4 .
Then Bur’s sons lifted the level land,
Mithgarth the mighty there they made;
The sun from the south warmed the stones of earth,
And green was the ground with growing leeks.

Poetic Edda, Strophe 4, Verse 4

If you look at this commented book from 1923, the author explained it as

Leeks: the leek was often used as the symbol of fine growth

The German version of the poetic Edda I am reading through, a commented version from 1877, explains that, translated;

  1. Leek (Allium) is regarded in the Edda as holy herb.

I could not however find anything as to why, and especially since leeks aren't spectacular or extraordinary in any ways I couldn't really leave this small detail alone and wanted to know the source of leeks being 'holy'. I understand why Oak trees, for example, have such an importance in the Edda - they are an amazing building material, they are around everywhere and these cultures are literally built on Oak trees. I would understand medicinal plants, things like elderberries but why leek?


When researching this further, and I am not sure if this is a dead end - Another word for leek is allium. Allium is a lot of things, including wild garlic, onions, chives and many more. Of those, especially wild garlic is a plant that is very famous as a wild and healing plant. I could imagine this. Another thing of research showed btw that leeks were used to revive a horses penis and a gods head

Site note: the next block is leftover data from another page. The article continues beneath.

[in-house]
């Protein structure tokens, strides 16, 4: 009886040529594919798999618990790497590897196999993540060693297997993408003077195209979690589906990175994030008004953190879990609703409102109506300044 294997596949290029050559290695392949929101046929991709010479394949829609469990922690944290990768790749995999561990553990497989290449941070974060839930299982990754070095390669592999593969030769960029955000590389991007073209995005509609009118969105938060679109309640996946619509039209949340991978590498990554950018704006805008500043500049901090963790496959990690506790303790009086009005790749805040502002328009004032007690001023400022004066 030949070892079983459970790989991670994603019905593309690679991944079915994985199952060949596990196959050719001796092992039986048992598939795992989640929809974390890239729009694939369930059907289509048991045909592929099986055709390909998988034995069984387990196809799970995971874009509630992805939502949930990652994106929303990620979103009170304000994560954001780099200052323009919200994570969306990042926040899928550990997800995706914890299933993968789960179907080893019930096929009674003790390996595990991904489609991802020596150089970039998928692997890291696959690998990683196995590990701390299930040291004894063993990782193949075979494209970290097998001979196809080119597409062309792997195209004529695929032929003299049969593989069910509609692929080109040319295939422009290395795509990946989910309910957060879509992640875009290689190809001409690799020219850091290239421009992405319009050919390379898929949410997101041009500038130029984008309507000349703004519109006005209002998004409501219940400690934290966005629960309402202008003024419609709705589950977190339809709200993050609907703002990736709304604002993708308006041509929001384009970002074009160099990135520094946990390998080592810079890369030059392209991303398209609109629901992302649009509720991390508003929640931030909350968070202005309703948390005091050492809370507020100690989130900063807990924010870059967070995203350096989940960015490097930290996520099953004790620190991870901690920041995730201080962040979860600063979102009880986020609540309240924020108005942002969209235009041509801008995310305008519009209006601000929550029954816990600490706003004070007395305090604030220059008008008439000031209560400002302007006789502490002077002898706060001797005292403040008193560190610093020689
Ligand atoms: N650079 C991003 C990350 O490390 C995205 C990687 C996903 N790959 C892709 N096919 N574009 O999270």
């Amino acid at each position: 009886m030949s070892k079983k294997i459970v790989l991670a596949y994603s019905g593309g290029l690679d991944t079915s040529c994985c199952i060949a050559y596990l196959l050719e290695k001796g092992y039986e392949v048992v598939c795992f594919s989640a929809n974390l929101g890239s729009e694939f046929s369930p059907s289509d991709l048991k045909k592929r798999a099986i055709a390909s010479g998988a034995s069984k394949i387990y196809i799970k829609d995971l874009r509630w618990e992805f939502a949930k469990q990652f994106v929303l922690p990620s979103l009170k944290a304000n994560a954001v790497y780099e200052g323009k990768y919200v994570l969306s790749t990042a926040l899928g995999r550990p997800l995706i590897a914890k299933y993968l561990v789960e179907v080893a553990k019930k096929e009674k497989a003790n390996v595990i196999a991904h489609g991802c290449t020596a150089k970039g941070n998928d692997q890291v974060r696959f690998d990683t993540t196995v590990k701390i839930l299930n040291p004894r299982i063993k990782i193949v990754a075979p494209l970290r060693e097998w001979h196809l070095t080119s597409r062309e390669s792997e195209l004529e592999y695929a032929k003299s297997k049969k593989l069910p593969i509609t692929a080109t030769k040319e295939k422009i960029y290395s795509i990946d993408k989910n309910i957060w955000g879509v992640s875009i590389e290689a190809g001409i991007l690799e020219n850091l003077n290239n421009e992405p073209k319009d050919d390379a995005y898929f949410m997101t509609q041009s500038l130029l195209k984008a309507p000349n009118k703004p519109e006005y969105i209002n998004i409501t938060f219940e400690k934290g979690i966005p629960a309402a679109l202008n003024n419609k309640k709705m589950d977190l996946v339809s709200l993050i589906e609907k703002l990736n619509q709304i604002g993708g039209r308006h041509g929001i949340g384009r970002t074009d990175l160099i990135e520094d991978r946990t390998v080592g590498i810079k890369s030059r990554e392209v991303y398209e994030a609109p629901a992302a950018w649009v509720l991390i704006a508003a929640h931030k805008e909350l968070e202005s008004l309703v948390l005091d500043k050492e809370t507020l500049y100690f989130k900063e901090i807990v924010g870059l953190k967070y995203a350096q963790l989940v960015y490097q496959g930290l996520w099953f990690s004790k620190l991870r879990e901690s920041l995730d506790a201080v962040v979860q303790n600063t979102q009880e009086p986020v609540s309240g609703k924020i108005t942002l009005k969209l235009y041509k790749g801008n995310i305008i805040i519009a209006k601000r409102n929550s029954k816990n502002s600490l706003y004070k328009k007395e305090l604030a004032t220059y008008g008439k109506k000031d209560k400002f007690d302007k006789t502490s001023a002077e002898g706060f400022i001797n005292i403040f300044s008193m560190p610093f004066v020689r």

• 2
    To me "often used as the symbol of fine growth" seems self-explanatory. It's grows vigorously, is useful, arguably has phallic characteristics, so the symbolism is unsurprising. What sort of evidence would definitively answer the question?
    – Brian Z
    Jun 22, 2022 at 15:18

1 Answer 1


Why not?

First off, this is the original:

Áðr Burs synir
bjöðum um ypðu,
þeir er Miðgarð
mœran skópu;
sól skein sunnan
á salar steina,
þá var grund gróin
grœnum lauki.

"Leek" is one of the reconstructed meanings of the laguz / laukaz rune, a symbol of fertility, so there is a chance that "lauki" stands here as a "backronym" symbol for general fertility.

It is a hardy plant that grows well even far to the north, and can be left in the ground for later harvesting during early winter, making it an excellent food source. That alone would probably be sufficient to explain it being mentioned in that way.

The leek is the national emblem of Wales, where it was considered...

...a medicine to cure a variety of illnesses [...] a cure for the common cold, alleviating the pains of childbirth...

...which is still true today, a good hot soup would still be considered "a good thing to do" when you don't feel that well.

Wikipedia (with attribution to Glantz, Animal and plant life in the Torah) states:

The Hebrew Bible talks of חציר, identified by commentators as leek, and says it is abundant in Egypt.

Which is corroborated by archaeological evidence. So it was not just the Norse that valued it.

As for general Norse mysticism, note that it is very different from monotheistic mysticism. Things are not always huge and majestic (like oaks), because the gods are not associated with omnipotence. "Holy" therefore means a lot less. Odin did not create the world and all there was on it, but is the son of the son of the giant that was licked from primeval ice by a cow. Thor's chariot was drawn by goats, Freija's chariot by cats...

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